Good find. I am going to order one and try it out. I shall report back!

madz: Good find. I am going to order one and try it out. I shall report back!

Actually I would hold off. The title says CC/CV but I only see one adjustment pot so may be an error as the detail description says nothing about setting up constant current. However there are tons of such modules on E- bay so you should have a problem finding what you want at a much lower cost then that first one you posted.

This looks a little better: http://www.ebay.com/itm/New-Arrive-5A-LED-Panel-Voltmeter-Ammeter-CC-CV-Display-Step-Down-charge-Module-/131199702217?pt=LH_DefaultDomain_0&hash=item1e8c1c94c9

I literally, bought this after seeing this thread, i've bought loads of switching adj regulators and none of them have current limiting support..

So after reading this, i thought i'd take a punt at this ... http://www.ebay.com.au/itm/141241015464?ssPageName=STRK:MEWNX:IT&_trksid=p3984.m1439.l2649

So it leads me to believe there's an SMD current regulator, now these pictures are kinda useless so I bought one to take a look at the current regulator IC chip, and then track down a supplier of that chip, because i have loads of cv switching regulators with few means (I have but it involves using a highish power resistor or a current sense resistor or just recently, measure the current and use a microprocessor)

long story short..

Why is there no good supply of high powered (such as the current regulator on the board i just ordered) dc dc current limiting ICs!

Take a look closely, you'll see an LM358! - is the opamp being used as a current limiter somehow?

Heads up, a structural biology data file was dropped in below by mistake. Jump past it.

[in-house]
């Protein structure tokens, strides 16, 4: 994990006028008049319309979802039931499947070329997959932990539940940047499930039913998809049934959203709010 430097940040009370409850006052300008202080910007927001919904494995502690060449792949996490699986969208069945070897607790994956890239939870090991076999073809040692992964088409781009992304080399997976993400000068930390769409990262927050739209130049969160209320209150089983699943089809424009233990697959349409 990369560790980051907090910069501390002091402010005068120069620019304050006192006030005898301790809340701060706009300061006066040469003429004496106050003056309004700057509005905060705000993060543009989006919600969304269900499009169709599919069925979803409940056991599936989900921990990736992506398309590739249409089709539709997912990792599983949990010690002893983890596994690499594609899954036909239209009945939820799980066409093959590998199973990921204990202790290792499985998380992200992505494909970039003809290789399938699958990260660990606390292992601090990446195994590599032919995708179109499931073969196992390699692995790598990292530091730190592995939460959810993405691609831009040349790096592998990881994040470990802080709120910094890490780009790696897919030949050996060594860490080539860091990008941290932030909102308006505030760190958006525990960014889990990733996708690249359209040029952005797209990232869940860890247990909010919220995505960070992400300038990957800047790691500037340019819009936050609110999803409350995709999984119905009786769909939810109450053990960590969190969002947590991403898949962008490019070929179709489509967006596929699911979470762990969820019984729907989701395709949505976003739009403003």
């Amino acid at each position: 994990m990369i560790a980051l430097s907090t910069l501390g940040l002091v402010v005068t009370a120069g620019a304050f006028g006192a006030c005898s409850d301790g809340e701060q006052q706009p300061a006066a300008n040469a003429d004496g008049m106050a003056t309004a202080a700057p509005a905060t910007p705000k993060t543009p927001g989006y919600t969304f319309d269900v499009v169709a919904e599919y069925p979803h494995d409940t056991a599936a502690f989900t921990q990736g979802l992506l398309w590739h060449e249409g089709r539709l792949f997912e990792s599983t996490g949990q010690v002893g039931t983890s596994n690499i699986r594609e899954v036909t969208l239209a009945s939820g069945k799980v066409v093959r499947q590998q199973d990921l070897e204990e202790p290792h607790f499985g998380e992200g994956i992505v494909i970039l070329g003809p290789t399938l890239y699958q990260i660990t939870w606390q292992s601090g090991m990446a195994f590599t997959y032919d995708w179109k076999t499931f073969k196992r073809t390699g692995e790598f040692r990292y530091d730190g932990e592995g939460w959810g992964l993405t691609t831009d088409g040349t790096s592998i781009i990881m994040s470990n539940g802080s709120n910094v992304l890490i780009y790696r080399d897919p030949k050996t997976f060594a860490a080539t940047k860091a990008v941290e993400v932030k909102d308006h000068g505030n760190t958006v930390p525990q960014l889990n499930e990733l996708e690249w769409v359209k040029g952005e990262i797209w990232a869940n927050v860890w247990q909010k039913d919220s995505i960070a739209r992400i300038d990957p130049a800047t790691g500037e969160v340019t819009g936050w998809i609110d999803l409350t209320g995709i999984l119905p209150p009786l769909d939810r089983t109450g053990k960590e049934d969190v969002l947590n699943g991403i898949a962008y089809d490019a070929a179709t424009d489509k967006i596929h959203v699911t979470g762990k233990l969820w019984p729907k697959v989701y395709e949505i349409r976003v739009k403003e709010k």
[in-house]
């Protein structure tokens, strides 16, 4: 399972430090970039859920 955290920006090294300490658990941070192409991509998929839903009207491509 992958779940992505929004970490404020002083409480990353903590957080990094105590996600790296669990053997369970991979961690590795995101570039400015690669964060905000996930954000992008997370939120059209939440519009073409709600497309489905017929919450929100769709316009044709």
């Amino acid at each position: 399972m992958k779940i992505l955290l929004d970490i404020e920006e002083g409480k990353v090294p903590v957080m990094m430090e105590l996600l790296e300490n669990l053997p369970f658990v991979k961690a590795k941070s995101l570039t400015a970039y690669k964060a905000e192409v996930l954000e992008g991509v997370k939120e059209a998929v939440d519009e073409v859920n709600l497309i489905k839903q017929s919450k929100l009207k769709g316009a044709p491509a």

cjdelphi:
Take a look closely, you’ll see an LM358! - is the opamp being used as a current limiter somehow?

Yes. http://www.mikrocontroller.net/attachment/149248/65_1301577300.gif

cjdelphi: I literally, bought this after seeing this thread, i've bought loads of switching adj regulators and none of them have current limiting support..

So after reading this, i thought i'd take a punt at this ... http://www.ebay.com.au/itm/141241015464?ssPageName=STRK:MEWNX:IT&_trksid=p3984.m1439.l2649

So it leads me to believe there's an SMD current regulator, now these pictures are kinda useless so I bought one to take a look at the current regulator IC chip, and then track down a supplier of that chip, because i have loads of cv switching regulators with few means (I have but it involves using a highish power resistor or a current sense resistor or just recently, measure the current and use a microprocessor)

long story short..

Why is there no good supply of high powered (such as the current regulator on the board i just ordered) dc dc current limiting ICs!

Man I agree. I thought for certain there would be a shield for Arduino that could programmatically be controlled... :(

It would be more correct to say that the LM358 is part of the feedback path to limit current.

You keep saying diode, do you mean LED or Laser diode? I keep picturing you building all this just to drive a 1N4001... silly, isn't it?

I'm gonna delve into the world of cad and have a go at producing some open hardware circuits...

And one of my boards I'm going to create my own current limiting cc/cv circuit boards, ones where an attiny85 is the brain along with current sensing chips and a usb host.... I have plenty of projects in mind :)

I would be interesting to help. Mainly because I want to learn how this all works. So by help I mean learn.